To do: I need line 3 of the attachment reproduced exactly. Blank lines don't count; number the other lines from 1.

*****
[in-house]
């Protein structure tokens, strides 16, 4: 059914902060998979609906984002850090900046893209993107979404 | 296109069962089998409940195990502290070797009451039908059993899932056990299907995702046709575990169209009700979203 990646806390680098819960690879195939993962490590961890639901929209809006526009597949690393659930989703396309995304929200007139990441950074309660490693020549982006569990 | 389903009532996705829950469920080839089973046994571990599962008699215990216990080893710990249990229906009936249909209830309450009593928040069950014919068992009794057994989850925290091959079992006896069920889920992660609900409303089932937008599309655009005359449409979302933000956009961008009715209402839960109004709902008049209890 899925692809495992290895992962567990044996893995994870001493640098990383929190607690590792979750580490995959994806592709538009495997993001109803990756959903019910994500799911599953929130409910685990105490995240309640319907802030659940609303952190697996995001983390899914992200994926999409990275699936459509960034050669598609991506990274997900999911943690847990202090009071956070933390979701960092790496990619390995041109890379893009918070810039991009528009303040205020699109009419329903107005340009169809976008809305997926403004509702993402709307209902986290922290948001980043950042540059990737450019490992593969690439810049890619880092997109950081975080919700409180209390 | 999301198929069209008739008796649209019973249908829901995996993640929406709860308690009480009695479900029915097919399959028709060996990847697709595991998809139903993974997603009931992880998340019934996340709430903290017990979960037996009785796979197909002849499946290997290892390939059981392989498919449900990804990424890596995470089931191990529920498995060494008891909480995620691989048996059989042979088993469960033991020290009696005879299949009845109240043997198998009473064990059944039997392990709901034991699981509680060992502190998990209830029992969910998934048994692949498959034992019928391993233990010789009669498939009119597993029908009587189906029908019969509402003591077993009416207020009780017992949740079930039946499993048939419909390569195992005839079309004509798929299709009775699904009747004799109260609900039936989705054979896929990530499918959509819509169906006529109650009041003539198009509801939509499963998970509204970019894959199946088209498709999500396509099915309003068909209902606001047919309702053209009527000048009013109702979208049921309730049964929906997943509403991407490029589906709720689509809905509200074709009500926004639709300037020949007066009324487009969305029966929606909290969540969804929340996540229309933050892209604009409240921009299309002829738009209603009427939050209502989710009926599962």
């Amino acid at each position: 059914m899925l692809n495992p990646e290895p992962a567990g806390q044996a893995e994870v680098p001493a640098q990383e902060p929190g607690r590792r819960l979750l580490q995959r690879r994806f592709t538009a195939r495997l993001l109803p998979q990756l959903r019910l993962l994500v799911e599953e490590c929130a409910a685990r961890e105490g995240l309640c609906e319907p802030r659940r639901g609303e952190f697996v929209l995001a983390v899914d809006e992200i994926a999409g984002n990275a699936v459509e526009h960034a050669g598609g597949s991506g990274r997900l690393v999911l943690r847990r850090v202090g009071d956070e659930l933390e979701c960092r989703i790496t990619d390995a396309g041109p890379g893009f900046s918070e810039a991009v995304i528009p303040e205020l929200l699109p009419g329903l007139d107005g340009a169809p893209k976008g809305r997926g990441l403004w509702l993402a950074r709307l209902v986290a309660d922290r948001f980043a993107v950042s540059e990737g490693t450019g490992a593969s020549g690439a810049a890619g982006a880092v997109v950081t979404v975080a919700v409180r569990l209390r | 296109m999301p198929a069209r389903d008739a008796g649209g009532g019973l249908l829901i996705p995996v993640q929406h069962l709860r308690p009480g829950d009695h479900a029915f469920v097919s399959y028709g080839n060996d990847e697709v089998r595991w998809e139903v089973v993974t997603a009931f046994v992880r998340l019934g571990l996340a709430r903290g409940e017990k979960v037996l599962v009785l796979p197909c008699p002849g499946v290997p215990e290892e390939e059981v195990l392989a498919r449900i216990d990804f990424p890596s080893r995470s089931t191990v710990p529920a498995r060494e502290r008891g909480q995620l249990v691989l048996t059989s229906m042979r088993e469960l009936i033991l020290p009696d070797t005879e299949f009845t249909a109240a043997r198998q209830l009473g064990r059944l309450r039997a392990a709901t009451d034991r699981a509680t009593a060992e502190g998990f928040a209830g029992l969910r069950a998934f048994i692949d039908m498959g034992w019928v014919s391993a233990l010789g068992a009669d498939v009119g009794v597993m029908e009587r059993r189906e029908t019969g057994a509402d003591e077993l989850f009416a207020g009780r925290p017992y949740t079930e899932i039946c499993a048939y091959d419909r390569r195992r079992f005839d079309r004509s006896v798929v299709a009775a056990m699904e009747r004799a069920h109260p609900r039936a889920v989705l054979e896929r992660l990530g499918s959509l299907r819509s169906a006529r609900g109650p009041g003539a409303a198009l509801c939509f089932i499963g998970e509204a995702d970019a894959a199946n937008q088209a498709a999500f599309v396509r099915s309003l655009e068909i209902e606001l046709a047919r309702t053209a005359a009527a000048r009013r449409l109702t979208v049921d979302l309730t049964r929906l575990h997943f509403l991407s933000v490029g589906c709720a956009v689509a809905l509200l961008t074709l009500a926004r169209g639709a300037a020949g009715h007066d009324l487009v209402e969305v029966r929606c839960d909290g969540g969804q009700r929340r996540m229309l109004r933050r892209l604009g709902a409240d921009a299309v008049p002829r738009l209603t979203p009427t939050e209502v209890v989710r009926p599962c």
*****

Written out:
């Amino acid at each position: 059914m899925l692809n495992p990646e290895p992962a567990g806390q044996a893995e994870v680098p001493a640098q990383e902060p929190g607690r590792r819960l979750l580490q995959r690879r994806f592709t538009a195939r495997l993001l109803p998979q990756l959903r019910l993962l994500v799911e599953e490590c929130a409910a685990r961890e105490g995240l309640c609906e319907p802030r659940r639901g609303e952190f697996v929209l995001a983390v899914d809006e992200i994926a999409g984002n990275a699936v459509e526009h960034a050669g598609g597949s991506g990274r997900l690393v999911l943690r847990r850090v202090g009071d956070e659930l933390e979701c960092r989703i790496t990619d390995a396309g041109p890379g893009f900046s918070e810039a991009v995304i528009p303040e205020l929200l699109p009419g329903l007139d107005g340009a169809p893209k976008g809305r997926g990441l403004w509702l993402a950074r709307l209902v986290a309660d922290r948001f980043a993107v950042s540059e990737g490693t450019g490992a593969s020549g690439a810049a890619g982006a880092v997109v950081t979404v975080a919700v409180r569990l209390r | 296109m999301p198929a069209r389903d008739a008796g649209g009532g019973l249908l829901i996705p995996v993640q929406h069962l709860r308690p009480g829950d009695h479900a029915f469920v097919s399959y028709g080839n060996d990847e697709v089998r595991w998809e139903v089973v993974t997603a009931f046994v992880r998340l019934g571990l996340a709430r903290g409940e017990k979960v037996l599962v009785l796979p197909c008699p002849g499946v290997p215990e290892e390939e059981v195990l392989a498919r449900i216990d990804f990424p890596s080893r995470s089931t191990v710990p529920a498995r060494e502290r008891g909480q995620l249990v691989l048996t059989s229906m042979r088993e469960l009936i033991l020290p009696d070797t005879e299949f009845t249909a109240a043997r198998q209830l009473g064990r059944l309450r039997a392990a709901t009451d034991r699981a509680t009593a060992e502190g998990f928040a209830g029992l969910r069950a998934f048994i692949d039908m498959g034992w019928v014919s391993a233990l010789g068992a009669d498939v009119g009794v597993m029908e009587r059993r189906e029908t019969g057994a509402d003591e077993l989850f009416a207020g009780r925290p017992y949740t079930e899932i039946c499993a048939y091959d419909r390569r195992r079992f005839d079309r004509s006896v798929v299709a009775a056990m699904e009747r004799a069920h109260p609900r039936a889920v989705l054979e896929r992660l990530g499918s959509l299907r819509s169906a006529r609900g109650p009041g003539a409303a198009l509801c939509f089932i499963g998970e509204a995702d970019a894959a199946n937008q088209a498709a999500f599309v396509r099915s309003l655009e068909i209902e606001l046709a047919r309702t053209a005359a009527a000048r009013r449409l109702t979208v049921d979302l309730t049964r929906l575990h997943f509403l991407s933000v490029g589906c709720a956009v689509a809905l509200l961008t074709l009500a926004r169209g639709a300037a020949g009715h007066d009324l487009v209402e969305v029966r929606c839960d909290g969540g969804q009700r929340r996540m229309l109004r933050r892209l604009g709902a409240d921009a299309v008049p002829r738009l209603t979203p009427t939050e209502v209890v989710r009926p599962c």